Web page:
KAB launches Eastern Africa Center for Anti-corruption Studies (EACACs)Sandra Atukwatse
Corruption is dishonest or fraudulent conduct by those in power, typically involving bribery. Uganda is characterized by grand-scale theft of public funds and petty corruption involving public officials at all levels of society as well as widespread political patronage systems.
According to the u4 anti-corruption resource centre, thirty-eight percent of people had to pay a bribe to access a public service in the previous years. The Faculty of Arts and Social Sciences at Kabale University organized the Eastern Africa Center for Anti-Corruption studies stakeholder conference which is to help in putting heads together and gather ideas and views on how universities and other tertiary institutions can have their input in the fight against corruption.
According to Prof. Benon Basheka, the Deputy Vice-Chancellor of Academic Affairs at Kabale University, academic Research plays an important role in informing the anti-corruption policies and actions at international, regional, and national levels. He added that high-quality academic research is needed to improve the anti-corruption strategies sighting the lack of quality research in the field of anti-bribery.
In his presentation, Basheka notes that the most important role tertiary institutions play in the fight against corruption is influencing behavior (mind shaping), promoting International standard norms and designing and implementing specific anti-corruption courses
Prof. Basheka said that the symposium is one of the mechanisms put in place by Kabale University to gather ideas and viewpoints from the people in the Kigezi region and Uganda at large as the University prepares to establish the East African Centre of Corruption studies.
Sam Agaba, The Head of the Kigezi Regional Inspectorate Office Kabale, who was one of the panelists said that if the institution is to start up an Anti-Corruption course, students ought to know all the laws that have been put in place in the country and East Africa to fight corruption
He added that the students need to be trained on at least some Proper critical analytical skills so that they are able to become activists to have the knowledge and information to bring forward during the fight against corruption.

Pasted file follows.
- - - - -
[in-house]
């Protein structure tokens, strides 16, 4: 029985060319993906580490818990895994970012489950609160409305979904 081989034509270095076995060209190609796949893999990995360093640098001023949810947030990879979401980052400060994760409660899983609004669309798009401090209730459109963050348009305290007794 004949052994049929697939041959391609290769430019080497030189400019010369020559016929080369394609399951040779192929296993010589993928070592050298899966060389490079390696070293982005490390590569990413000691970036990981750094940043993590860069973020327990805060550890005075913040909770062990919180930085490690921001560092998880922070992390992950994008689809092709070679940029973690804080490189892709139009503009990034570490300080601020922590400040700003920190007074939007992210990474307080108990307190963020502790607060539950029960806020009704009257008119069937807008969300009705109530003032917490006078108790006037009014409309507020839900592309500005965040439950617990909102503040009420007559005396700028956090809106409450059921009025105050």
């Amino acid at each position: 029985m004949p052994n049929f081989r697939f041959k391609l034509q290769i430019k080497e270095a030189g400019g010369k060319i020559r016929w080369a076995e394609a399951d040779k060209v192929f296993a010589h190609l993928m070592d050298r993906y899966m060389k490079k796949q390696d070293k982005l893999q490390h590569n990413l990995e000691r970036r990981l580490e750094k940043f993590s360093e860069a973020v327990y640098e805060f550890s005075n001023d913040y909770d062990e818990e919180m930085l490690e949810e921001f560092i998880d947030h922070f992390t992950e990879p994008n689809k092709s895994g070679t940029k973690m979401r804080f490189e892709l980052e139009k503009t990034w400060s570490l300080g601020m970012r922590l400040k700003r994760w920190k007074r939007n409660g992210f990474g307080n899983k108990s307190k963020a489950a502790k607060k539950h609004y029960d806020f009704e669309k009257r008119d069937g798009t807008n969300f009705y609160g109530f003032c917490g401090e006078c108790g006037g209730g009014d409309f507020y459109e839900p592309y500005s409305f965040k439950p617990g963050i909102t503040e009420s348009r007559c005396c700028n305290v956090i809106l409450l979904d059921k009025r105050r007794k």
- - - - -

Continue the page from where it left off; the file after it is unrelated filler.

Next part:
The DVC asked the lecturers present to be extremely very good examples to the students they are teaching saying that being exemplary is crucial in the fight against corruption. In his words, “it is very important that you people who are teaching these anti-corruption issues are clean yourselves”
In his presentation, one of the panelists Dr. Benjamin Mayanja who represented the Private Sector pointed out the reasons why people engage in corruption saying that people are shameless and there is also a lack of strict punishment. He submits that you cannot fight corruption by talking; fighting corruption is by doing – Head of the Kigezi Regional Inspectorate Office
The Kisoro District LC5 Chairperson Abel Bizimana who was also present at the event said he was no longer comfortable going to church since church leaders usually expect money from him. This was reechoed by the Kabale Resident District Commissioner Godfrey Nyakahuma who also accused religion of giving front seats to government officials even when they are famous for embezzling government funds.
The East African Centre of Corruption studies is under the faculty of Arts and Social Sciences. The Dean of the faculty, Associate Professor Mesharch Walto Katusiimeh is very optimistic that the institute shall be the much missing link in the University’s contribution to the fight against corruption. The faculty has several programmes for undergraduate and graduate programmes.
Several local government leaders from the districts of Kigezi participated in the one-day conference. These included Resident District commissioners, districts, and sub-county chairpersons, to mention but a few.